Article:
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Erythropoietic Protoporphyria


Erythropoietic protoporphyria (EPP) is a blood disorder due to a hereditary enzyme defect in the heme synthesis of the red blood cell. It presents in infancy when even after a short exposure to sunlight there is a burning pain in the skin.

These individuals develop often gall stones later in life. The condition is inherited in an autosomal dominant fashion. A complicated genetic constellation is necessary to lead to a severe form of this condition. The enzyme ferrochelatase is deficient in red blood cells and precursors of red blood cells (erythropoietic cells) in the bone marrow. This leads to an accumulation of protoporphyrins as the heme synthesis gets blocked. To a certain degree the body can tolerate these, but when they are activated by sunlight that hits the skin, phototoxic protoporphyrins are formed that get metabolized in the liver and excreted in the bile into the gut. These phototoxic protoporphyrins act like free radicals that attack the liver, the bile ducts and the gall bladder. After years of exposure from birth onwards the liver can become cirrhotic, the gallbladder can form gall stones and the biliary ducts can get scarred and become stenotic. Further studies have shown that in addition to the ferrochelatase enzyme defect there is another gene that codes for a low output of the protoporphyrins (low output ferrochelatase allele) that is passed on from the overtly healthy parent. Only when this two gene constellations comes together in the same person, is there a high risk of complications, such as jaundice, liver enlargement and possible nodular cirrhosis with liver failure in 10% of the cases. Only 5 in a million people in the US develop EPP.

Signs and symptoms

Depending on the genetic mix the symptoms can vary greatly. Mild forms may be overlooked until the child is older. An infant with EPP may have unexplained screaming fits for hours after only a brief exposure to sunlight. There may be psychosocial ramifications when a child absolutely refuses to go outside because it has learnt that sun exposure causes excruciating pain in the exposed skin areas. Aggressions, tensions, behavior problems can result from feeling like an “outcast”; in the worst scenario suicidal thoughts and actions can follow. After having been in the sun for prolonged periods skin changes occur with crusts around the lips and the back of the hands. There is no blistering. Without proper skin protection the skin becomes thickened, leathery, particularly around the knuckles. Around the mouth deep skin folds develop (carp mouth). The excretion of large amounts of phototoxic protoporphyrins can cause blockage in the bile ducts with jaundice, cirrhosis of the liver, right upper abdominal pain and general malaise.


When children or adults complain about painful skin photosensitivity without blistering, EPP should be suspected and blood tests should be performed. Levels of protoporphyrins in blood samples are elevated in red blood cells and plasma. The physician can order a test of a genetic marker that has become available, which will predict how susceptible this person is to develop jaundice and liver complications. Family members can also be screened for the low output ferrochelatase gene mutation. It likely would be best for the physician to refer the patient to a genetic expert for genetic counseling.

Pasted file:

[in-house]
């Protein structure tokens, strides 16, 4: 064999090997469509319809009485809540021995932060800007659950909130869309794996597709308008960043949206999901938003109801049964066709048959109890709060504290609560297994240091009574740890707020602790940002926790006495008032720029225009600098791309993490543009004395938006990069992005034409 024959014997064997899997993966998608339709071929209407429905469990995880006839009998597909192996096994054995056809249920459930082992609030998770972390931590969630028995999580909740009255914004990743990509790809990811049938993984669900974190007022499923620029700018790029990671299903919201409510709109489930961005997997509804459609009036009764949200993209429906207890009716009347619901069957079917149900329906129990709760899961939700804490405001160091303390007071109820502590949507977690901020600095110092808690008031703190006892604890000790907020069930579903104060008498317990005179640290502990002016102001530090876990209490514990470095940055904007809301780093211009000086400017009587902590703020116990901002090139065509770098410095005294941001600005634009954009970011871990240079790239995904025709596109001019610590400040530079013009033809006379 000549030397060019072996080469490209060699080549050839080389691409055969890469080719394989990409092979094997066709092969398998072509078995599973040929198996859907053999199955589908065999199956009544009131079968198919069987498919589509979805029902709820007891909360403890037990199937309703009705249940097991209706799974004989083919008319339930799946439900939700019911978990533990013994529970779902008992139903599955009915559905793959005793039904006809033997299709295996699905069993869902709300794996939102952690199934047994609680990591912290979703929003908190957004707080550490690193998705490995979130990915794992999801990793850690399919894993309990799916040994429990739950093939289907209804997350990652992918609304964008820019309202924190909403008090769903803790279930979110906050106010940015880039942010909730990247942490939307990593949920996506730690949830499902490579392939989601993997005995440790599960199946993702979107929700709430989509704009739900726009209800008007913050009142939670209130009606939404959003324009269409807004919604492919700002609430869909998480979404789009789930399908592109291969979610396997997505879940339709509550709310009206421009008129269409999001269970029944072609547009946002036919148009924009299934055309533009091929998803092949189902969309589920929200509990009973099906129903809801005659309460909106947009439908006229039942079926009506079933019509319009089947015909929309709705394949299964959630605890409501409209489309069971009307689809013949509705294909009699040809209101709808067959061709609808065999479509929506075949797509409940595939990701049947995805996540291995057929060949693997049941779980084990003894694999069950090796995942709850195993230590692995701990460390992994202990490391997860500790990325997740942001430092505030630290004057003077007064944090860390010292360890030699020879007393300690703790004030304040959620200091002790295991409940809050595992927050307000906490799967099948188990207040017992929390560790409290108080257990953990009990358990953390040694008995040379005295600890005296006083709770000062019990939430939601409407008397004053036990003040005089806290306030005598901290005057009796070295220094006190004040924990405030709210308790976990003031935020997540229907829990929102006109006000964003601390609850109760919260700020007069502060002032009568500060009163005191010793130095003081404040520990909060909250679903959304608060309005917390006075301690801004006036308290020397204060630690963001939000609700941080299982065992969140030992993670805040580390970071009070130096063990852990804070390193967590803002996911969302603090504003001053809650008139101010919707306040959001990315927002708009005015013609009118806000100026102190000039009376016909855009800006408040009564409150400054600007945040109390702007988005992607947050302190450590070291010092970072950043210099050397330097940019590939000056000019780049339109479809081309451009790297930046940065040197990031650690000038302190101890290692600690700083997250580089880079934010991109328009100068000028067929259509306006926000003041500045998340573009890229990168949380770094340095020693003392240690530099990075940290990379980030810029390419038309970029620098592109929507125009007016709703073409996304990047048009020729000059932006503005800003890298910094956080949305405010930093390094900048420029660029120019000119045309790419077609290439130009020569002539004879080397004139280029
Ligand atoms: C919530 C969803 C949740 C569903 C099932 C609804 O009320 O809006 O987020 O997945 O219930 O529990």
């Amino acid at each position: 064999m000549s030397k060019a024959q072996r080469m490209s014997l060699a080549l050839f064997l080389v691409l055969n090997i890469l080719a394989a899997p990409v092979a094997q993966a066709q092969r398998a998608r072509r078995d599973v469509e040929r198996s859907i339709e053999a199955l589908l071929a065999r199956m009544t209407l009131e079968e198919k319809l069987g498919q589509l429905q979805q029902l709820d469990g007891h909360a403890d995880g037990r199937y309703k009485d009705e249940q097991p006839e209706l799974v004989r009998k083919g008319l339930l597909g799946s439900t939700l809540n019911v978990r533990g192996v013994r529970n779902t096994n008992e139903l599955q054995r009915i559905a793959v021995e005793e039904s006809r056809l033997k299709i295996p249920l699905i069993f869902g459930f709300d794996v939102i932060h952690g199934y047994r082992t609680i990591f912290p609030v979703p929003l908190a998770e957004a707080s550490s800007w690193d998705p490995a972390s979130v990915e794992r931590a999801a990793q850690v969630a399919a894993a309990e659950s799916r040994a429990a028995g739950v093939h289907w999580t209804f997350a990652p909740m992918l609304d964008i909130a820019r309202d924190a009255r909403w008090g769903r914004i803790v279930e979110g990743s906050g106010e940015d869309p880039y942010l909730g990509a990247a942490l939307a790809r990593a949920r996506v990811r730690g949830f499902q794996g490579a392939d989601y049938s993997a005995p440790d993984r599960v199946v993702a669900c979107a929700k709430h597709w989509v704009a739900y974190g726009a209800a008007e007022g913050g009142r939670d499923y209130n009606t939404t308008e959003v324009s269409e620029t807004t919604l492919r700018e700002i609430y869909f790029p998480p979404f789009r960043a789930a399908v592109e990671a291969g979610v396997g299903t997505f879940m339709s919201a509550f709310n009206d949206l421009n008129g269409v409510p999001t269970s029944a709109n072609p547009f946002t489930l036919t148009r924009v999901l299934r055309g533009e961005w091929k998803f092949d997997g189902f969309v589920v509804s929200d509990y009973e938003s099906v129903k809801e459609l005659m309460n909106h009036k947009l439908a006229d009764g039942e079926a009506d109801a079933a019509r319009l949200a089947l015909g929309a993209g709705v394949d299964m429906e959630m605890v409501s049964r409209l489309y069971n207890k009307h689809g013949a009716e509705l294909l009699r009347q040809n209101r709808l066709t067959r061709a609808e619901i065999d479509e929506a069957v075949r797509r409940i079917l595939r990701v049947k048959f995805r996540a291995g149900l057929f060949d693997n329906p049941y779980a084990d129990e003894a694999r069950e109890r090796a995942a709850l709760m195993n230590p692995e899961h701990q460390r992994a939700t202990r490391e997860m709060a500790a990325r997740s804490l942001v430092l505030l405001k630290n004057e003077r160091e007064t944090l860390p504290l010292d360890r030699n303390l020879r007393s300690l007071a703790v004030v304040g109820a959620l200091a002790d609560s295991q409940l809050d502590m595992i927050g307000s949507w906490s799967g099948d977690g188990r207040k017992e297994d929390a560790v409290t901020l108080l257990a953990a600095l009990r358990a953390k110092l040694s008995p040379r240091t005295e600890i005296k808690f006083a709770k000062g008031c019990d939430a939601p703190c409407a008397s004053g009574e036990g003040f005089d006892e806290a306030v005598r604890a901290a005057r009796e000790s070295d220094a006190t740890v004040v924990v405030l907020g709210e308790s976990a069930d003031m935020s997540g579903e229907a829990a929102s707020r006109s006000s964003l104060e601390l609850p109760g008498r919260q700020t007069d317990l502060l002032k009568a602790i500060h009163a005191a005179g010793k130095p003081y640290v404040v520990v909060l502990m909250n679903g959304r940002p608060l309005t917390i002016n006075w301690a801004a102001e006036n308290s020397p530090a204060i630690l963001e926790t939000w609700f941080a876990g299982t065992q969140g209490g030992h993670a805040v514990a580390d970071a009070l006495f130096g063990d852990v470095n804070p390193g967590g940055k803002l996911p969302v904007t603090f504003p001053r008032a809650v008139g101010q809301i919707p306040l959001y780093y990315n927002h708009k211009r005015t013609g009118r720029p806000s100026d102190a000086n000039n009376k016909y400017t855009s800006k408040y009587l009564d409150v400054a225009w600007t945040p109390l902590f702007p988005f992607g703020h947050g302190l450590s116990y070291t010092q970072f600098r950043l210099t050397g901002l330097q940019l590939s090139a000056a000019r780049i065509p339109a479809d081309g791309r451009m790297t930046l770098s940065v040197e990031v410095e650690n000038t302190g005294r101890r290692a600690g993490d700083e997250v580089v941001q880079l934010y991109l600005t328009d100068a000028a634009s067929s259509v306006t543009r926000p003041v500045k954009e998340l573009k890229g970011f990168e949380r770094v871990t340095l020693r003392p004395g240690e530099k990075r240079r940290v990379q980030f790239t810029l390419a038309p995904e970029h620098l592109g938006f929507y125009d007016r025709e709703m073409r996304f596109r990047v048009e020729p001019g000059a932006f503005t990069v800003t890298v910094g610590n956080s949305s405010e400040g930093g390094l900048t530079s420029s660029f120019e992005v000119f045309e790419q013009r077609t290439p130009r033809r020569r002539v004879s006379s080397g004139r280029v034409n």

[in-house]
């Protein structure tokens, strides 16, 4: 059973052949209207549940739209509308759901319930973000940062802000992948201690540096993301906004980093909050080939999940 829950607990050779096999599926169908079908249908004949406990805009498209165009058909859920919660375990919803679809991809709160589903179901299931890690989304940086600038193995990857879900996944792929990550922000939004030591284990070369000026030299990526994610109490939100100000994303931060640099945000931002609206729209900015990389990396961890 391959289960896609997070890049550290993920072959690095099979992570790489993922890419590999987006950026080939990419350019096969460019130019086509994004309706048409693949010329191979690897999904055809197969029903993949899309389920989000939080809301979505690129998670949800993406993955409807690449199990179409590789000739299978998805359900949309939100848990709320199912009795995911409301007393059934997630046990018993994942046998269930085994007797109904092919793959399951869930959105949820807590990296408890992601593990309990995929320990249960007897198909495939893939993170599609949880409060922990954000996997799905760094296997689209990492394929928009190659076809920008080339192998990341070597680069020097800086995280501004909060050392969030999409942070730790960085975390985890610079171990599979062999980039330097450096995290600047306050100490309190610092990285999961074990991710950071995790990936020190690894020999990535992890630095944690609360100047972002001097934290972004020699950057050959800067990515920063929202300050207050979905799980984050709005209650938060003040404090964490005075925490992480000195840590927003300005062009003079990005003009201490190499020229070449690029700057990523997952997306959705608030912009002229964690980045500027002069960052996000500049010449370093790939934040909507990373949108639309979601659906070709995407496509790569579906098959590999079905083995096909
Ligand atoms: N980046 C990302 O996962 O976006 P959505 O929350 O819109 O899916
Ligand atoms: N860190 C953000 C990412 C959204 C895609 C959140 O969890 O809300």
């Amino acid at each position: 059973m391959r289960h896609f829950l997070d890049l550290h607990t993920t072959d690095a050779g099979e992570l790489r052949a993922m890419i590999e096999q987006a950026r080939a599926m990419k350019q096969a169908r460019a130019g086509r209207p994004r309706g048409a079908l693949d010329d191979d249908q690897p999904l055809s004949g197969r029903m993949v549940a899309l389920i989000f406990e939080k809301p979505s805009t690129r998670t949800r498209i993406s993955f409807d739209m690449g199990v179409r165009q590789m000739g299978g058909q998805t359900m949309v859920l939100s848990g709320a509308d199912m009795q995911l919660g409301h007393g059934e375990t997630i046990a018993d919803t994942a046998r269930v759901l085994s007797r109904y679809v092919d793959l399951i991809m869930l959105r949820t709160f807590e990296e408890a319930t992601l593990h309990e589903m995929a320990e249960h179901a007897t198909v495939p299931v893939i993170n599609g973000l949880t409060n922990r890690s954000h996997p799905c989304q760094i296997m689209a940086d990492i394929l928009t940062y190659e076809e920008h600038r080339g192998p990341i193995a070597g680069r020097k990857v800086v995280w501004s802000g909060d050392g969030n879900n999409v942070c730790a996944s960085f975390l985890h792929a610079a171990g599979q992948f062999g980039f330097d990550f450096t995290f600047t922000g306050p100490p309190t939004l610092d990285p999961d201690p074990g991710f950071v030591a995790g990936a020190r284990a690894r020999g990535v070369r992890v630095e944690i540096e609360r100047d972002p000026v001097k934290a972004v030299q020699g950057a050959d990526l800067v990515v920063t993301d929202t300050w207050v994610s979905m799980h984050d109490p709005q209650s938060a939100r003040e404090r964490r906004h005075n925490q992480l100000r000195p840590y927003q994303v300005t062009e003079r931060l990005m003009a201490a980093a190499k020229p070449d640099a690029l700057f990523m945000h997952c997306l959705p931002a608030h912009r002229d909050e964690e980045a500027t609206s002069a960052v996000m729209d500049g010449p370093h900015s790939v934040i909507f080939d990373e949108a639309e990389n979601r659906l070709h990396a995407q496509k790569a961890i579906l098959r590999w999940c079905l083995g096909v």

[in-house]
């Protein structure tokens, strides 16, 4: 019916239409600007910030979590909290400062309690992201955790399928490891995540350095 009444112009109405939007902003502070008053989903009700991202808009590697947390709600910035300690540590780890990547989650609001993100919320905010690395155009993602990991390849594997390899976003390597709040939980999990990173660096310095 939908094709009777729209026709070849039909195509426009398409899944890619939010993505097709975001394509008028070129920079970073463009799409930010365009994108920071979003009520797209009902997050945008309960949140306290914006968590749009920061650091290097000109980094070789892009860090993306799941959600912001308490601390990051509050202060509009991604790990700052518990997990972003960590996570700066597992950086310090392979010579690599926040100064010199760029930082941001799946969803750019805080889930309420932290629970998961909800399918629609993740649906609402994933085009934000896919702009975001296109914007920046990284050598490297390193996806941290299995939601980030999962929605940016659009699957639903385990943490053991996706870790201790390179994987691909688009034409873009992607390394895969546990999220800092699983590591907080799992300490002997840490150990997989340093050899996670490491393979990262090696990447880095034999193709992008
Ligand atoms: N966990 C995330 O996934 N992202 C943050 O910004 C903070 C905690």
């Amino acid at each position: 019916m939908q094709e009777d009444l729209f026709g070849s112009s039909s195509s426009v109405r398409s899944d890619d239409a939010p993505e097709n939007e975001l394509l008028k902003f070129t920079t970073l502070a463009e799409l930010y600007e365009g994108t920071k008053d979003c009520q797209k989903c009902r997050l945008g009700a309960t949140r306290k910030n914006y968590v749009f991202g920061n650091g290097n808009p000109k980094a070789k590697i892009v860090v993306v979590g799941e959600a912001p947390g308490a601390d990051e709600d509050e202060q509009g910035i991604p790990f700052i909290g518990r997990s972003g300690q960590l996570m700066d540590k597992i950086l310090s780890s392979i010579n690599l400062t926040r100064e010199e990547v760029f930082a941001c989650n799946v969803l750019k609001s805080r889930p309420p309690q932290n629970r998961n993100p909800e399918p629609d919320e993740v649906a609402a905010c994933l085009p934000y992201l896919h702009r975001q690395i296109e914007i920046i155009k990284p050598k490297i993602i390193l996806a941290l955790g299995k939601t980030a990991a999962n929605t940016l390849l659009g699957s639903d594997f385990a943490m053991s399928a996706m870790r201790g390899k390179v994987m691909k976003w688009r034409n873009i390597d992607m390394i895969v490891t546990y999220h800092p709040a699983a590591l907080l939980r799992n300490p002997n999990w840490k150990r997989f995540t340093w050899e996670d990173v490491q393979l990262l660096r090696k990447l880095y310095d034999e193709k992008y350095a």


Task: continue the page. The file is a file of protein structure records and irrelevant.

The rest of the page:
Erythropoietic Protoporphyria (Sunlight Causes Skin Pain)

Erythropoietic Protoporphyria (Sunlight Causes Skin Pain)


The patient’s painful skin needs to be cooled down with cool baths; wet towels can be applied and pain relievers are given. The treating physician should see the patient regularly to monitor the clinical situation and order appropriate tests. Sunlight exposure needs to be cut down as much as possible and sun screen lotions with a high sun protection factor should be applied to the skin to absorb UVA rays. Zinc oxide sunscreens and others that contain dibenzylmethanes or titanium dioxide may also be useful to protect the skin. Certain drugs that have been identified as being unsafe should be stopped and avoided. Some from this list are very common medications such as barbiturates, lidocaine, and antibiotics like chloramphenicol, erythromycin, sulfonamides or ketoconazole. Ergots used as anti migraine medication also belongs to the drugs to be avoided, as does hydrazine, methyldopa, danazol and synthetic progestins. Fasting as well as alcohol consumption need to be avoided as well as both of these will increase red blood cell production. This in turn will increase the protoporphyrin levels. On the other hand anti-oxidants such as beta-carotenes and cysteine can be useful in stabilizing this condition. Another way how protoporphyrin levels can be decreased is by hyper transfusion of red blood cells. This will shut down the own production of red blood cells with phototoxic protoporphyrins and thus improve symptoms. Elimination of protoporphyrins can be stimulated by giving bile salts. In addition the elimination of bile salts through the bowels can be achieved by charcoal and by cholestyramine, which blocks the reuptake of bile salts through the portal vein system (enterohepatic pathway). If liver failure develops, a swift liver transplant may save the persons life.



1. Merck Manual (Home edition): Anemia

2. Noble: Textbook of Primary Care Medicine, 3rd ed., Mosby Inc. 2001

3. Goldman: Cecil Medicine, 23rd ed., Saunders 2007: Chapter 162 – APPROACH TO THE ANEMIAS

Last modified: September 23, 2014

This outline is only a teaching aid to patients and should stimulate you to ask the right questions when seeing your doctor. However, the responsibility of treatment stays in the hands of your doctor and you.